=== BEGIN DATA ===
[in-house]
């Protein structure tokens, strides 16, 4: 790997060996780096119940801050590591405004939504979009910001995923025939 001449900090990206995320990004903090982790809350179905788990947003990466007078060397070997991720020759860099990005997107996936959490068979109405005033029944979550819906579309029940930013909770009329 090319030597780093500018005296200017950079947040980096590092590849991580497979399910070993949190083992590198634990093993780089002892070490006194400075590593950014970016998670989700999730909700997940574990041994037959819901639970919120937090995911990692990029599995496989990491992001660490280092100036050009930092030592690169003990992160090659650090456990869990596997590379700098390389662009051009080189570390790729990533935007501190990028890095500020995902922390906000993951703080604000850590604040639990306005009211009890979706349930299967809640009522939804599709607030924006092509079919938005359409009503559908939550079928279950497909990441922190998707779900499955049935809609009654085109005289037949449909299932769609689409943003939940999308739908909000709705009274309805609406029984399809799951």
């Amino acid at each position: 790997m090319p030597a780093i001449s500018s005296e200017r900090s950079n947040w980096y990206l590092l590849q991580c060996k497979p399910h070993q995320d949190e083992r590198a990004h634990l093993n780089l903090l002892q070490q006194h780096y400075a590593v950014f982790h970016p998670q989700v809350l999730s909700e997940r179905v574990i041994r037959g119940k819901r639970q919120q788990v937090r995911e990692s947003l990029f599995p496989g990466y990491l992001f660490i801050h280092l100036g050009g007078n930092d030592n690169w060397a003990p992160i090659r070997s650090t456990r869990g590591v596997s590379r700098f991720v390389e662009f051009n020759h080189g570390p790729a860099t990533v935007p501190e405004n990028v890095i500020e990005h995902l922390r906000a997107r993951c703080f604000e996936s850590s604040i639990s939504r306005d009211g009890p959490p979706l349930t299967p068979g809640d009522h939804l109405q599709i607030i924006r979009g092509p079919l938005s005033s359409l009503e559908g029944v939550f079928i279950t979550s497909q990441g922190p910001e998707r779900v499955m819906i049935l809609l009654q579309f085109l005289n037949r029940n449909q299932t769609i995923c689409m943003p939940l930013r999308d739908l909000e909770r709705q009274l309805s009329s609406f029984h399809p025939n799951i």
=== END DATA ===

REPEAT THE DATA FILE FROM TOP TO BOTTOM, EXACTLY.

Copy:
[in-house]
């Protein structure tokens, strides 16, 4: 790997060996780096119940801050590591405004939504979009910001995923025939 001449900090990206995320990004903090982790809350179905788990947003990466007078060397070997991720020759860099990005997107996936959490068979109405005033029944979550819906579309029940930013909770009329 090319030597780093500018005296200017950079947040980096590092590849991580497979399910070993949190083992590198634990093993780089002892070490006194400075590593950014970016998670989700999730909700997940574990041994037959819901639970919120937090995911990692990029599995496989990491992001660490280092100036050009930092030592690169003990992160090659650090456990869990596997590379700098390389662009051009080189570390790729990533935007501190990028890095500020995902922390906000993951703080604000850590604040639990306005009211009890979706349930299967809640009522939804599709607030924006092509079919938005359409009503559908939550079928279950497909990441922190998707779900499955049935809609009654085109005289037949449909299932769609689409943003939940999308739908909000709705009274309805609406029984399809799951």
């Amino acid at each position: 790997m090319p030597a780093i001449s500018s005296e200017r900090s950079n947040w980096y990206l590092l590849q991580c060996k497979p399910h070993q995320d949190e083992r590198a990004h634990l093993n780089l903090l002892q070490q006194h780096y400075a590593v950014f982790h970016p998670q989700v809350l999730s909700e997940r179905v574990i041994r037959g119940k819901r639970q919120q788990v937090r995911e990692s947003l990029f599995p496989g990466y990491l992001f660490i801050h280092l100036g050009g007078n930092d030592n690169w060397a003990p992160i090659r070997s650090t456990r869990g590591v596997s590379r700098f991720v390389e662009f051009n020759h080189g570390p790729a860099t990533v935007p501190e405004n990028v890095i500020e990005h995902l922390r906000a997107r993951c703080f604000e996936s850590s604040i639990s939504r306005d009211g009890p959490p979706l349930t299967p068979g809640d009522h939804l109405q599709i607030i924006r979009g092509p079919l938005s005033s359409l009503e559908g029944v939550f079928i279950t979550s497909q990441g922190p910001e998707r779900v499955m819906i049935l809609l009654q579309f085109l005289n037949r029940n449909q299932t769609i995923c689409m943003p939940l930013r999308d739908l909000e909770r709705q009274l309805s009329s609406f029984h399809p025939n799951i």